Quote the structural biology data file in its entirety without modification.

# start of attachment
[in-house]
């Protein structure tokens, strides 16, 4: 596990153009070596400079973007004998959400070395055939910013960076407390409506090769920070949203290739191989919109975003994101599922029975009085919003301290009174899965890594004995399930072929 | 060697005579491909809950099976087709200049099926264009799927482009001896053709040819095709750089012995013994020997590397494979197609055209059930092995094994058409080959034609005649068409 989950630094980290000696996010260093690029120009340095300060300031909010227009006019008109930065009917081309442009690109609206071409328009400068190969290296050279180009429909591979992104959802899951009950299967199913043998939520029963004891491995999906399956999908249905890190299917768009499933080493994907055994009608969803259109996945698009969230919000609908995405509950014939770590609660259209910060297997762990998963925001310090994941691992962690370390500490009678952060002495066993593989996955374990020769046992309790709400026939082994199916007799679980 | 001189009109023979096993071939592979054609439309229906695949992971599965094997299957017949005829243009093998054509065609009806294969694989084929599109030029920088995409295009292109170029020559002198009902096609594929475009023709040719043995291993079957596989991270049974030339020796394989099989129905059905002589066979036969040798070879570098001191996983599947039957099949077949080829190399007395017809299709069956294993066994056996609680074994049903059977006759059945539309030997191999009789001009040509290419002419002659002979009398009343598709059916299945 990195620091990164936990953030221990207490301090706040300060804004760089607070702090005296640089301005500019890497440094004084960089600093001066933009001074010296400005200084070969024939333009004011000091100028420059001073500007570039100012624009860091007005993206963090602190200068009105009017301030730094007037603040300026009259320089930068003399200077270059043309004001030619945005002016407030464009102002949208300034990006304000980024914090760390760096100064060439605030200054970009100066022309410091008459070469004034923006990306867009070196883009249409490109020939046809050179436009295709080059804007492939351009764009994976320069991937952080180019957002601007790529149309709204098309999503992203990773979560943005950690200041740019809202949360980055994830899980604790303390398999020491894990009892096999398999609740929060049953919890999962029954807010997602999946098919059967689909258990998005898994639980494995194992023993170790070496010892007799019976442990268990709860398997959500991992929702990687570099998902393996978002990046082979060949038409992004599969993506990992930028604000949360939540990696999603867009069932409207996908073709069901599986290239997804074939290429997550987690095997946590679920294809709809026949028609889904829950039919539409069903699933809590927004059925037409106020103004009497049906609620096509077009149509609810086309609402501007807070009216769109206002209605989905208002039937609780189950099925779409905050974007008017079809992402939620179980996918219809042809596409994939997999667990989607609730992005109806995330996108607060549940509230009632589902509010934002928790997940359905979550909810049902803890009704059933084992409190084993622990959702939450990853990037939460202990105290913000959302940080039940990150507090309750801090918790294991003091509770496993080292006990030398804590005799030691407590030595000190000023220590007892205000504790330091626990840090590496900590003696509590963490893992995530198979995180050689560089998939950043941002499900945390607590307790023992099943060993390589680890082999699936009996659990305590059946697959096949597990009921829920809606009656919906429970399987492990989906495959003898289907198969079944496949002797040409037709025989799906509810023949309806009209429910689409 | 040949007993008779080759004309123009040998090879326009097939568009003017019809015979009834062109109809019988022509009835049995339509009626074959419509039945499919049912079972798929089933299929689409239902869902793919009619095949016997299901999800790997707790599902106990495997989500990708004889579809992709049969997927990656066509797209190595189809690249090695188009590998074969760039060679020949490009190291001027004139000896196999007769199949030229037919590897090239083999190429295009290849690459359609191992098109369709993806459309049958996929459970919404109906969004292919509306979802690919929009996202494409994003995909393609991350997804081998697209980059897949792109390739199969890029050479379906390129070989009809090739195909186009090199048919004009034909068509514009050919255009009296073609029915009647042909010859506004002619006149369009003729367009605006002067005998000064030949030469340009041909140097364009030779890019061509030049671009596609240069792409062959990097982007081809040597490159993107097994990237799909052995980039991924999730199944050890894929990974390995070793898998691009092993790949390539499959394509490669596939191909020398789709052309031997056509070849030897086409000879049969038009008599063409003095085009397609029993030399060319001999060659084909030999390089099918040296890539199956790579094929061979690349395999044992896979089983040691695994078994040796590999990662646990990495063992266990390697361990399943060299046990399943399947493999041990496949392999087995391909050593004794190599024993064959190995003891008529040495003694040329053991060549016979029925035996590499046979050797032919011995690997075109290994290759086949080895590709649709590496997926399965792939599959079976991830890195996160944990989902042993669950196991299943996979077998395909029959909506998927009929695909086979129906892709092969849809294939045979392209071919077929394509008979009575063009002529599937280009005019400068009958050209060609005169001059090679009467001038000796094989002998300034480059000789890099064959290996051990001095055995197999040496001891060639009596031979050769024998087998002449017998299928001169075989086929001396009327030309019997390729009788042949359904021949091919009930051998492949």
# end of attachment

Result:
[in-house]
């Protein structure tokens, strides 16, 4: 596990153009070596400079973007004998959400070395055939910013960076407390409506090769920070949203290739191989919109975003994101599922029975009085919003301290009174899965890594004995399930072929 | 060697005579491909809950099976087709200049099926264009799927482009001896053709040819095709750089012995013994020997590397494979197609055209059930092995094994058409080959034609005649068409 989950630094980290000696996010260093690029120009340095300060300031909010227009006019008109930065009917081309442009690109609206071409328009400068190969290296050279180009429909591979992104959802899951009950299967199913043998939520029963004891491995999906399956999908249905890190299917768009499933080493994907055994009608969803259109996945698009969230919000609908995405509950014939770590609660259209910060297997762990998963925001310090994941691992962690370390500490009678952060002495066993593989996955374990020769046992309790709400026939082994199916007799679980 | 001189009109023979096993071939592979054609439309229906695949992971599965094997299957017949005829243009093998054509065609009806294969694989084929599109030029920088995409295009292109170029020559002198009902096609594929475009023709040719043995291993079957596989991270049974030339020796394989099989129905059905002589066979036969040798070879570098001191996983599947039957099949077949080829190399007395017809299709069956294993066994056996609680074994049903059977006759059945539309030997191999009789001009040509290419002419002659002979009398009343598709059916299945 990195620091990164936990953030221990207490301090706040300060804004760089607070702090005296640089301005500019890497440094004084960089600093001066933009001074010296400005200084070969024939333009004011000091100028420059001073500007570039100012624009860091007005993206963090602190200068009105009017301030730094007037603040300026009259320089930068003399200077270059043309004001030619945005002016407030464009102002949208300034990006304000980024914090760390760096100064060439605030200054970009100066022309410091008459070469004034923006990306867009070196883009249409490109020939046809050179436009295709080059804007492939351009764009994976320069991937952080180019957002601007790529149309709204098309999503992203990773979560943005950690200041740019809202949360980055994830899980604790303390398999020491894990009892096999398999609740929060049953919890999962029954807010997602999946098919059967689909258990998005898994639980494995194992023993170790070496010892007799019976442990268990709860398997959500991992929702990687570099998902393996978002990046082979060949038409992004599969993506990992930028604000949360939540990696999603867009069932409207996908073709069901599986290239997804074939290429997550987690095997946590679920294809709809026949028609889904829950039919539409069903699933809590927004059925037409106020103004009497049906609620096509077009149509609810086309609402501007807070009216769109206002209605989905208002039937609780189950099925779409905050974007008017079809992402939620179980996918219809042809596409994939997999667990989607609730992005109806995330996108607060549940509230009632589902509010934002928790997940359905979550909810049902803890009704059933084992409190084993622990959702939450990853990037939460202990105290913000959302940080039940990150507090309750801090918790294991003091509770496993080292006990030398804590005799030691407590030595000190000023220590007892205000504790330091626990840090590496900590003696509590963490893992995530198979995180050689560089998939950043941002499900945390607590307790023992099943060993390589680890082999699936009996659990305590059946697959096949597990009921829920809606009656919906429970399987492990989906495959003898289907198969079944496949002797040409037709025989799906509810023949309806009209429910689409 | 040949007993008779080759004309123009040998090879326009097939568009003017019809015979009834062109109809019988022509009835049995339509009626074959419509039945499919049912079972798929089933299929689409239902869902793919009619095949016997299901999800790997707790599902106990495997989500990708004889579809992709049969997927990656066509797209190595189809690249090695188009590998074969760039060679020949490009190291001027004139000896196999007769199949030229037919590897090239083999190429295009290849690459359609191992098109369709993806459309049958996929459970919404109906969004292919509306979802690919929009996202494409994003995909393609991350997804081998697209980059897949792109390739199969890029050479379906390129070989009809090739195909186009090199048919004009034909068509514009050919255009009296073609029915009647042909010859506004002619006149369009003729367009605006002067005998000064030949030469340009041909140097364009030779890019061509030049671009596609240069792409062959990097982007081809040597490159993107097994990237799909052995980039991924999730199944050890894929990974390995070793898998691009092993790949390539499959394509490669596939191909020398789709052309031997056509070849030897086409000879049969038009008599063409003095085009397609029993030399060319001999060659084909030999390089099918040296890539199956790579094929061979690349395999044992896979089983040691695994078994040796590999990662646990990495063992266990390697361990399943060299046990399943399947493999041990496949392999087995391909050593004794190599024993064959190995003891008529040495003694040329053991060549016979029925035996590499046979050797032919011995690997075109290994290759086949080895590709649709590496997926399965792939599959079976991830890195996160944990989902042993669950196991299943996979077998395909029959909506998927009929695909086979129906892709092969849809294939045979392209071919077929394509008979009575063009002529599937280009005019400068009958050209060609005169001059090679009467001038000796094989002998300034480059000789890099064959290996051990001095055995197999040496001891060639009596031979050769024998087998002449017998299928001169075989086929001396009327030309019997390729009788042949359904021949091919009930051998492949």